Thursday November 5, 2009 - 15:29:32 GMT
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Fed Set Self Up for Expectations War with Marketc
Fed Set Self Up for Expectations War with Market
Now that we have the Fedâ€™s three conditions for low rates from the statement to mull over â€“ excess resource slack, subdued inflation expectations and low inflation, one does not need much of an imagination in world populated with bipolar risk takers to project in the very near-term an expectations management problem for the Fed.
Inflation expectations (market expectations) are about as stable as a bottle of nitroglycerin. Headline inflation should soon take off as year-over-year comparisons see effects from a drop in record oil prices in 2008 disappear. Weak USD concerns and a need for reserve diversification are powering commodity prices higher, namely gold (for many an inflation expectations barometer). And positive growth is for many rate traders itchy for a big move to put aside high unemployment and slack resource worries in no time.
The problem for the Fed is that by unleashing markets to ponder future inflation as arguably happened in Wednesdayâ€™s statement has set up at the very least a new short-term tradeâ€¦curve steepeners, rally in TIPS and ever higher carry trades (thanks to Roubini this now is euphemism for short dollars, long gold, long high yieldâ€¦a new catchall).
However, the Fed Board and Bill Dudley still worry that the main risk to future price stability and full employment from a policy standpoint comes from removing stimulus too early. Unless the Fed doves are confident the Obama admin and Congress will more than make up for headwinds from higher market rates ahead (in face of rising inflation expectations and when Fed is wedded to low rates for at least 6 more months), it is difficult to see how the Fed can avoid a major confrontation with the bond market over inflation expectations. If the curve steepens too much too fast it could derail any hopes of a recovery in the private sector, where the odds are already stacked against it in light of household balance sheet adjustments (high savings), limited business investment (record excess capacity) and tight credit conditions. A steeper curve may help banks get back on their feet sooner (wealth transfer from gvt), but if they do not lend to private agents, it wonâ€™t do much for GDP and employment ahead.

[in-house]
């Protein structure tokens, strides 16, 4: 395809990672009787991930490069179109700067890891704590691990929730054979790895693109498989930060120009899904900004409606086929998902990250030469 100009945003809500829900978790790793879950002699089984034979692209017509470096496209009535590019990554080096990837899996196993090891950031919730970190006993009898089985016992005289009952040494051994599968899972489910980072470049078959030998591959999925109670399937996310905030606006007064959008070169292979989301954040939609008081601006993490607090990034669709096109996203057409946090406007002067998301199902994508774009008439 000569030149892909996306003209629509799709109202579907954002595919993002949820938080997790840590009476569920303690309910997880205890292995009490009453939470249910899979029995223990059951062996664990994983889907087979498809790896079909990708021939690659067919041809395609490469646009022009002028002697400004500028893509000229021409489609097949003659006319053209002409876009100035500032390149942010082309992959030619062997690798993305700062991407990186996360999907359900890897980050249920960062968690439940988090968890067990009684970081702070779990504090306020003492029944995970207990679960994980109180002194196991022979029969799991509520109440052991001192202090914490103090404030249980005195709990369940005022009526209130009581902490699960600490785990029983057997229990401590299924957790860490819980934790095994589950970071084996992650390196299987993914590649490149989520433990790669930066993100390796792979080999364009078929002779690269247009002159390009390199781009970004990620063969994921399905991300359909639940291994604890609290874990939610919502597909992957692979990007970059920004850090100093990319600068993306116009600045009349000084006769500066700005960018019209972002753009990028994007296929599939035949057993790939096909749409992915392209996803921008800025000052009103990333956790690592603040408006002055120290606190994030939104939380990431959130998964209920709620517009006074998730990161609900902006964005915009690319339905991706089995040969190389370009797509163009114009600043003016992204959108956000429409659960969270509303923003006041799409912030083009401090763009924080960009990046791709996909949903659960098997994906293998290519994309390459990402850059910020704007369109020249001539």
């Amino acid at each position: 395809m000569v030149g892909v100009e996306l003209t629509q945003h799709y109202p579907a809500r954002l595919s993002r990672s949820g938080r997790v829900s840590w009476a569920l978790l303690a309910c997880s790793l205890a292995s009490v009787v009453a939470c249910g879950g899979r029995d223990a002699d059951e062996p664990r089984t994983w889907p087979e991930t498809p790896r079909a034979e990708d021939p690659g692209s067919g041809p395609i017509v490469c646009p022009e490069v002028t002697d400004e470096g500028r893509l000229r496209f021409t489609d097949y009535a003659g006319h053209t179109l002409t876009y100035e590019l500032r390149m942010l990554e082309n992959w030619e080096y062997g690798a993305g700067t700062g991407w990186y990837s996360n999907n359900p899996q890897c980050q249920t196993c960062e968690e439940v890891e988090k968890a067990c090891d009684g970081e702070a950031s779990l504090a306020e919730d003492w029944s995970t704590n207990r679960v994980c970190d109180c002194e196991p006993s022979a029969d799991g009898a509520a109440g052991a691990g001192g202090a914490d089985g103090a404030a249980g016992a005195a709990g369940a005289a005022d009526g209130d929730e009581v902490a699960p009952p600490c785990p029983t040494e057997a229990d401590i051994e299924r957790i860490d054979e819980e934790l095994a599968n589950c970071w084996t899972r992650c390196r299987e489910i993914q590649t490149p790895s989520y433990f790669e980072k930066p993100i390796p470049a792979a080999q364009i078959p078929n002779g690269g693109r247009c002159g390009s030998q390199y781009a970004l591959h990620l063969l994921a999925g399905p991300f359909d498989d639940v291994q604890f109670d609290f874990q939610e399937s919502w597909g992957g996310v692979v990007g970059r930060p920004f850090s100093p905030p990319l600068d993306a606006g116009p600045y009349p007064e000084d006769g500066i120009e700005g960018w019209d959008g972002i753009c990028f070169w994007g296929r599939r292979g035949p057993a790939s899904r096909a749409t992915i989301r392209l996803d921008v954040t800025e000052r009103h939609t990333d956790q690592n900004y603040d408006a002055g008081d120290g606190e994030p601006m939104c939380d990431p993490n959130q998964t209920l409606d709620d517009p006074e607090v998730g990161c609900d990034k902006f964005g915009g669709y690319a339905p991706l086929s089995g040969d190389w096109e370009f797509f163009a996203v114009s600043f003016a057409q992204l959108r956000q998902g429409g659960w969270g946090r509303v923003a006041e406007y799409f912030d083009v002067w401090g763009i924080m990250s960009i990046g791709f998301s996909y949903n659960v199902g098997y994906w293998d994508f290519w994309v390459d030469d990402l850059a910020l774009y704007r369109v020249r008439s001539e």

Okay I may be overstating the significance of Fed word choice in a statement and this inflation expectation war would have happened if the language was not added to Wednesdayâ€™s statement. However, the Fed is responsible for language parsing game and there are huge stakes for risk takers in betting on this parsing. With the inflation expectation barn doors open (sanctioned), I think prematurely, the Fed will face a heck of a time managing market rates aheadâ€¦and in an environment of huge bond issuance (luckily Asia still manages FX regimes and banks are stockpiling US gvt debt to ride spread income).
Press the inflation bet for the next quarter (markets are notoriously prone to irrational overreaction at inflexion points) and then get ready for the next deflation expectations trade when the private sector is a no show in 2010.
If I had to guess, the insertion of the conditions for low rates was added to the statement to placate the hawks on the FOMC and maintain appearances of a consensus. This suggests some interesting minutes in a few weeks time assuming the Fed is comfortable revealing member differences (transparency outweighs potential for damage to asset prices by revelation).
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